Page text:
Kummelkase is a semi-soft cow's milk German cheese flavored with caraway seeds. This cheese can be used on your cheeseboard, made into sandwiches or melted atop steamed vegetables. German beer pairs well with Kummelkase.
Even though the name Kummelkase is derived from "kummel" which means caraway and "kase" which is the German word for cheese it's interesting why "kummel" sounds more like cumin. That is because, according to Gernot Katzer:
The German term for caraway, Kümmel, derives from Latin cuminum for cumin and was misapplied to the plant popular in Germany. Latin cuminum leads, via Greek kyminon [κύμινον], further back to Semitic forms, e. g., Old Hebrew kammon [כמן]
Bob Albers has been trying to recreate this cheese from his youth. You can find his recipe for Kummelkase here.
This description is from an old document 1896 - Cheese.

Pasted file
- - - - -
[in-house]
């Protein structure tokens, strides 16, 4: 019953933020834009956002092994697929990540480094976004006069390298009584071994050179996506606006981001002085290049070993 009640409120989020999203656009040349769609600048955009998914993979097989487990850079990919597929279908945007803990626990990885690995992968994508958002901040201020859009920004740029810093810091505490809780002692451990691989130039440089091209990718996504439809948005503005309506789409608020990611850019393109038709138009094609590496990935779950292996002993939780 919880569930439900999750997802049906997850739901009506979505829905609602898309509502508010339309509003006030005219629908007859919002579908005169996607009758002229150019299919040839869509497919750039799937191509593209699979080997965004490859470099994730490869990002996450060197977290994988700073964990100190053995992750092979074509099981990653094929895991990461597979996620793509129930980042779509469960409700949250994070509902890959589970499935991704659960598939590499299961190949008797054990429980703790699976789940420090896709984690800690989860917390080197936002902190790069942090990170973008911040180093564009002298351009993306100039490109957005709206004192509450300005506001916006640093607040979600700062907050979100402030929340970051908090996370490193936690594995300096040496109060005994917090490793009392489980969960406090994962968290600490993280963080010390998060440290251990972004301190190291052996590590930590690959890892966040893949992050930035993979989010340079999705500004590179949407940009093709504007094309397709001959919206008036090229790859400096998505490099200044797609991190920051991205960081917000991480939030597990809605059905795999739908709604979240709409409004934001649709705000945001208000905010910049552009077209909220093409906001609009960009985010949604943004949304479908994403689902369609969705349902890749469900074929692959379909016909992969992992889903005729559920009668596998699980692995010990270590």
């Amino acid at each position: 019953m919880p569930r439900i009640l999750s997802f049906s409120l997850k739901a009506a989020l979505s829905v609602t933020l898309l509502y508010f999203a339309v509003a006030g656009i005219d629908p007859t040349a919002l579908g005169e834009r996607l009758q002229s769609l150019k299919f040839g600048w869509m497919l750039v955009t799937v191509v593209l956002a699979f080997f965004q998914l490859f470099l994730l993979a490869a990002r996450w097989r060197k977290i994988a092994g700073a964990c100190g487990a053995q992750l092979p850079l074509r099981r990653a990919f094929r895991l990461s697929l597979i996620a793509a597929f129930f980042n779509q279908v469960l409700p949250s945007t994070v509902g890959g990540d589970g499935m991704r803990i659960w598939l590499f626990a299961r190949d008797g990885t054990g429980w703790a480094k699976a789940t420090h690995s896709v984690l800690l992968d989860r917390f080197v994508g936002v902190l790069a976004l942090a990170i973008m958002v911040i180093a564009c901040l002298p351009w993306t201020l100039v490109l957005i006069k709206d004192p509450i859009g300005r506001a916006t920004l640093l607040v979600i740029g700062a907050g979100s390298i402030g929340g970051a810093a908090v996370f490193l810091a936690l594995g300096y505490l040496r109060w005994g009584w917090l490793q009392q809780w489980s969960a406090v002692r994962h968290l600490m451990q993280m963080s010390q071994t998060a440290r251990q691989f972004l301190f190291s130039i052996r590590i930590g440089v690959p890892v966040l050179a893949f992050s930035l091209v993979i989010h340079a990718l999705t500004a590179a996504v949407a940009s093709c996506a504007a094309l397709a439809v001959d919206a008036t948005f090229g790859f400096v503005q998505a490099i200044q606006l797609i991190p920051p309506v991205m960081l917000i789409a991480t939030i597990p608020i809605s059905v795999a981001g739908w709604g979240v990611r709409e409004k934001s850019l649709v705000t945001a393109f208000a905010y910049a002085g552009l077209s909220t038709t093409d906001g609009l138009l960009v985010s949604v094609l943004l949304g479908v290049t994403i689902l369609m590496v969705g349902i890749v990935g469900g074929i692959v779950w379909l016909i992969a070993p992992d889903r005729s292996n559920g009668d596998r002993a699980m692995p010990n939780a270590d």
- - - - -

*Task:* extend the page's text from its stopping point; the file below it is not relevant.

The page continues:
"Mainzer kummel kase - is another German cheese from Rhineland manufactured in the villages near Mayence. It is made in small oblong pats, two of which are generally together, each being 3" x 2". It is called kummel kase because the outside is peppered all over with caraway seeds (called in German kummel) The object of this is not so much to give a flavor to the cheese but as to preserve it but to keep it from going putrid as it is a very bad keeper."
If you don't have Kummelkase:
You can substitute another caraway cheese such as Havarti with caraway, or Caraway Cheddar or Caraway Swiss.
Ingredients may vary per brand:
Fat 48 +, pasteurized cow's milk, rennet, salt, lactic acid, sodium nitrate, annatto, vitamin A, B and D, caraway seed